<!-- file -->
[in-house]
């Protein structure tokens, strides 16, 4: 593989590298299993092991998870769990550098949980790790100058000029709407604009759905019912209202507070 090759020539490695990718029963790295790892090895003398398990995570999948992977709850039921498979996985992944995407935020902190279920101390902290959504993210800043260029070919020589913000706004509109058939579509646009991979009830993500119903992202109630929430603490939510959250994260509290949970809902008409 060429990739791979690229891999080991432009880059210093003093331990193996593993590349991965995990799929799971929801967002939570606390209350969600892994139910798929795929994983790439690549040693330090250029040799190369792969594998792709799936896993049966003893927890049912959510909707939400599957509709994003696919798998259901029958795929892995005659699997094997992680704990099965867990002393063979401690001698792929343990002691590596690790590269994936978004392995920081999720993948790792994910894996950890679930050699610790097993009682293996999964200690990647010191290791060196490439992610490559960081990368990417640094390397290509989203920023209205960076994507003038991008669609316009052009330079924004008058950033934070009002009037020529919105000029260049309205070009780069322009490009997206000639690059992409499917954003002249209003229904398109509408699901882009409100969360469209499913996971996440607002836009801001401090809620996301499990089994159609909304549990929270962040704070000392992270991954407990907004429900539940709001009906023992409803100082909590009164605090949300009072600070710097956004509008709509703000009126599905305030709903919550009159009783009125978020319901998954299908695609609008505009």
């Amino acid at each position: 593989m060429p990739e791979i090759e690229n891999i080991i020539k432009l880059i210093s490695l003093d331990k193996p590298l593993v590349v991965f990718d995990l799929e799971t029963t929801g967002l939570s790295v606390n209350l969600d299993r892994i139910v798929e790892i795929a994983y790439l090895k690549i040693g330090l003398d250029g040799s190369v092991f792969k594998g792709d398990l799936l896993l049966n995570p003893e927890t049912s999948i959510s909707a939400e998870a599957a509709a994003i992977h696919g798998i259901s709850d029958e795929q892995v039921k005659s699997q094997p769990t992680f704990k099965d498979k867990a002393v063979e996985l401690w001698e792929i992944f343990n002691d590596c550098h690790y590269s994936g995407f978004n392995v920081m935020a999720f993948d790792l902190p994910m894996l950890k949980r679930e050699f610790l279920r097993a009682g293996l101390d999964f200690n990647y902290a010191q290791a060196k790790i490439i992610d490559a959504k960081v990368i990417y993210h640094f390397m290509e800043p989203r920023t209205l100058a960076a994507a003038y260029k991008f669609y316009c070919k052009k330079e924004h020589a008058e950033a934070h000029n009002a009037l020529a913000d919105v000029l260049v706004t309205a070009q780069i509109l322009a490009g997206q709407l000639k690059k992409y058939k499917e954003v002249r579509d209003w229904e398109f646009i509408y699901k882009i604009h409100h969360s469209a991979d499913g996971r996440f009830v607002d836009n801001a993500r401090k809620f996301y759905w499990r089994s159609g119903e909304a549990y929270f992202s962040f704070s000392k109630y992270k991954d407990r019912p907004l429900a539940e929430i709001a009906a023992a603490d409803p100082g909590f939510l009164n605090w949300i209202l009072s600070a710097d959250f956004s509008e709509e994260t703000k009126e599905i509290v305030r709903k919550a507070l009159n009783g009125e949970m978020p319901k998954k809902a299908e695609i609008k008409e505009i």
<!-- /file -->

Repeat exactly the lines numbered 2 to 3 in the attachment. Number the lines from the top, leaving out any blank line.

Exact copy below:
């Protein structure tokens, strides 16, 4: 593989590298299993092991998870769990550098949980790790100058000029709407604009759905019912209202507070 090759020539490695990718029963790295790892090895003398398990995570999948992977709850039921498979996985992944995407935020902190279920101390902290959504993210800043260029070919020589913000706004509109058939579509646009991979009830993500119903992202109630929430603490939510959250994260509290949970809902008409 060429990739791979690229891999080991432009880059210093003093331990193996593993590349991965995990799929799971929801967002939570606390209350969600892994139910798929795929994983790439690549040693330090250029040799190369792969594998792709799936896993049966003893927890049912959510909707939400599957509709994003696919798998259901029958795929892995005659699997094997992680704990099965867990002393063979401690001698792929343990002691590596690790590269994936978004392995920081999720993948790792994910894996950890679930050699610790097993009682293996999964200690990647010191290791060196490439992610490559960081990368990417640094390397290509989203920023209205960076994507003038991008669609316009052009330079924004008058950033934070009002009037020529919105000029260049309205070009780069322009490009997206000639690059992409499917954003002249209003229904398109509408699901882009409100969360469209499913996971996440607002836009801001401090809620996301499990089994159609909304549990929270962040704070000392992270991954407990907004429900539940709001009906023992409803100082909590009164605090949300009072600070710097956004509008709509703000009126599905305030709903919550009159009783009125978020319901998954299908695609609008505009």
């Amino acid at each position: 593989m060429p990739e791979i090759e690229n891999i080991i020539k432009l880059i210093s490695l003093d331990k193996p590298l593993v590349v991965f990718d995990l799929e799971t029963t929801g967002l939570s790295v606390n209350l969600d299993r892994i139910v798929e790892i795929a994983y790439l090895k690549i040693g330090l003398d250029g040799s190369v092991f792969k594998g792709d398990l799936l896993l049966n995570p003893e927890t049912s999948i959510s909707a939400e998870a599957a509709a994003i992977h696919g798998i259901s709850d029958e795929q892995v039921k005659s699997q094997p769990t992680f704990k099965d498979k867990a002393v063979e996985l401690w001698e792929i992944f343990n002691d590596c550098h690790y590269s994936g995407f978004n392995v920081m935020a999720f993948d790792l902190p994910m894996l950890k949980r679930e050699f610790l279920r097993a009682g293996l101390d999964f200690n990647y902290a010191q290791a060196k790790i490439i992610d490559a959504k960081v990368i990417y993210h640094f390397m290509e800043p989203r920023t209205l100058a960076a994507a003038y260029k991008f669609y316009c070919k052009k330079e924004h020589a008058e950033a934070h000029n009002a009037l020529a913000d919105v000029l260049v706004t309205a070009q780069i509109l322009a490009g997206q709407l000639k690059k992409y058939k499917e954003v002249r579509d209003w229904e398109f646009i509408y699901k882009i604009h409100h969360s469209a991979d499913g996971r996440f009830v607002d836009n801001a993500r401090k809620f996301y759905w499990r089994s159609g119903e909304a549990y929270f992202s962040f704070s000392k109630y992270k991954d407990r019912p907004l429900a539940e929430i709001a009906a023992a603490d409803p100082g909590f939510l009164n605090w949300i209202l009072s600070a710097d959250f956004s509008e709509e994260t703000k009126e599905i509290v305030r709903k919550a507070l009159n009783g009125e949970m978020p319901k998954k809902a299908e695609i609008k008409e505009i």